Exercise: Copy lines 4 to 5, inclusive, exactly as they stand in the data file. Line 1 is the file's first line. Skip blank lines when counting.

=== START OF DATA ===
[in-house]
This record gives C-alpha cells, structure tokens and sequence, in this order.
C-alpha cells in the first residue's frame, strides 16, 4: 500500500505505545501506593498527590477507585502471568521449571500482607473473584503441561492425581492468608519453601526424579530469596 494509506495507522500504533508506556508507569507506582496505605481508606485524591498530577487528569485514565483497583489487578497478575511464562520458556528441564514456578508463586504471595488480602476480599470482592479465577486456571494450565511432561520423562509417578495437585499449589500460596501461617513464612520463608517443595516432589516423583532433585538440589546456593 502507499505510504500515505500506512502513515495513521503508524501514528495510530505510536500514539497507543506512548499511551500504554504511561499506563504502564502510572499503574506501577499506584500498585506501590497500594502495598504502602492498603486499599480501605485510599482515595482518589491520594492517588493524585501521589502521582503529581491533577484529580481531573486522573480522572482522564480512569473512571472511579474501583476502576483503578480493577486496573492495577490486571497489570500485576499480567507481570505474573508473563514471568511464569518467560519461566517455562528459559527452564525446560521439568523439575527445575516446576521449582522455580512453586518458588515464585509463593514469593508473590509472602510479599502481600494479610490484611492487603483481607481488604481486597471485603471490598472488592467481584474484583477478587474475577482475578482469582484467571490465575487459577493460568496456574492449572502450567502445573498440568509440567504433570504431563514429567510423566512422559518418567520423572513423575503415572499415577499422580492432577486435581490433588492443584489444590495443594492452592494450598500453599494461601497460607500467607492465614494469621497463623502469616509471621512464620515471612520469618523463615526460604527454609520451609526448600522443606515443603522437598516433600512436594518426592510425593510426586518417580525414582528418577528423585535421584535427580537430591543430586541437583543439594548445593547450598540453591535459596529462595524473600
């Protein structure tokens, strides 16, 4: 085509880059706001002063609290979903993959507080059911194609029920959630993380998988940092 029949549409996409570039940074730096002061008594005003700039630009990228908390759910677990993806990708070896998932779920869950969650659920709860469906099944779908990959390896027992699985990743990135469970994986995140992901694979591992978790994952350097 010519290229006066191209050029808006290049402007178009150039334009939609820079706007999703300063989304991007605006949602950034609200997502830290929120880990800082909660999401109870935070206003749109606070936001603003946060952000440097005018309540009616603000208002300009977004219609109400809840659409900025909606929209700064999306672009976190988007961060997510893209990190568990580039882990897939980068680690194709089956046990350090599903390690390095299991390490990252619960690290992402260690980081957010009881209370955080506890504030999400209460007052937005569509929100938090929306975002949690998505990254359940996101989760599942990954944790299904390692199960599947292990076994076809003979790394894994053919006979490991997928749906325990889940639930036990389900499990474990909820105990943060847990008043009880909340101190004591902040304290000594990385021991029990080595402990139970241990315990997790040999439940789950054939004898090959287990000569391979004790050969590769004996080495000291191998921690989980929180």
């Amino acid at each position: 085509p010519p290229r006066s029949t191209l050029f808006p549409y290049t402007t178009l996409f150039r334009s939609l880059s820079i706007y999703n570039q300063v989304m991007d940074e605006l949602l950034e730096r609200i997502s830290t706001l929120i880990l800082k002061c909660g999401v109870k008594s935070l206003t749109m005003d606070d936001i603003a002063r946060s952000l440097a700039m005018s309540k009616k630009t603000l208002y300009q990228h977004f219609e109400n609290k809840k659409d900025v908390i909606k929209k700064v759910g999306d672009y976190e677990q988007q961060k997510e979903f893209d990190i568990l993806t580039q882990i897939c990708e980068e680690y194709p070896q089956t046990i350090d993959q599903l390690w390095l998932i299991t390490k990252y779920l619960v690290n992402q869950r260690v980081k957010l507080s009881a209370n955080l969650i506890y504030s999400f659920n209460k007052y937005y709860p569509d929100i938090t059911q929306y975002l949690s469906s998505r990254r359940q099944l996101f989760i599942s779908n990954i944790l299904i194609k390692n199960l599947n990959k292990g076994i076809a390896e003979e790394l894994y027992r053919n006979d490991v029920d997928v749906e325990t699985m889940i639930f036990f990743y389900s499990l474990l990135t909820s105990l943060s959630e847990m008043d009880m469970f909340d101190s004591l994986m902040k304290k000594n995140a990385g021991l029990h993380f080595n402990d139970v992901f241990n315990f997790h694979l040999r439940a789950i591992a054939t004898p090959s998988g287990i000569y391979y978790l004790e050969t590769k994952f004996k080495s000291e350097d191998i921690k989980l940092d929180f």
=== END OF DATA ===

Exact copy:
């Protein structure tokens, strides 16, 4: 085509880059706001002063609290979903993959507080059911194609029920959630993380998988940092 029949549409996409570039940074730096002061008594005003700039630009990228908390759910677990993806990708070896998932779920869950969650659920709860469906099944779908990959390896027992699985990743990135469970994986995140992901694979591992978790994952350097 010519290229006066191209050029808006290049402007178009150039334009939609820079706007999703300063989304991007605006949602950034609200997502830290929120880990800082909660999401109870935070206003749109606070936001603003946060952000440097005018309540009616603000208002300009977004219609109400809840659409900025909606929209700064999306672009976190988007961060997510893209990190568990580039882990897939980068680690194709089956046990350090599903390690390095299991390490990252619960690290992402260690980081957010009881209370955080506890504030999400209460007052937005569509929100938090929306975002949690998505990254359940996101989760599942990954944790299904390692199960599947292990076994076809003979790394894994053919006979490991997928749906325990889940639930036990389900499990474990909820105990943060847990008043009880909340101190004591902040304290000594990385021991029990080595402990139970241990315990997790040999439940789950054939004898090959287990000569391979004790050969590769004996080495000291191998921690989980929180």
């Amino acid at each position: 085509p010519p290229r006066s029949t191209l050029f808006p549409y290049t402007t178009l996409f150039r334009s939609l880059s820079i706007y999703n570039q300063v989304m991007d940074e605006l949602l950034e730096r609200i997502s830290t706001l929120i880990l800082k002061c909660g999401v109870k008594s935070l206003t749109m005003d606070d936001i603003a002063r946060s952000l440097a700039m005018s309540k009616k630009t603000l208002y300009q990228h977004f219609e109400n609290k809840k659409d900025v908390i909606k929209k700064v759910g999306d672009y976190e677990q988007q961060k997510e979903f893209d990190i568990l993806t580039q882990i897939c990708e980068e680690y194709p070896q089956t046990i350090d993959q599903l390690w390095l998932i299991t390490k990252y779920l619960v690290n992402q869950r260690v980081k957010l507080s009881a209370n955080l969650i506890y504030s999400f659920n209460k007052y937005y709860p569509d929100i938090t059911q929306y975002l949690s469906s998505r990254r359940q099944l996101f989760i599942s779908n990954i944790l299904i194609k390692n199960l599947n990959k292990g076994i076809a390896e003979e790394l894994y027992r053919n006979d490991v029920d997928v749906e325990t699985m889940i639930f036990f990743y389900s499990l474990l990135t909820s105990l943060s959630e847990m008043d009880m469970f909340d101190s004591l994986m902040k304290k000594n995140a990385g021991l029990h993380f080595n402990d139970v992901f241990n315990f997790h694979l040999r439940a789950i591992a054939t004898p090959s998988g287990i000569y391979y978790l004790e050969t590769k994952f004996k080495s000291e350097d191998i921690k989980l940092d929180f």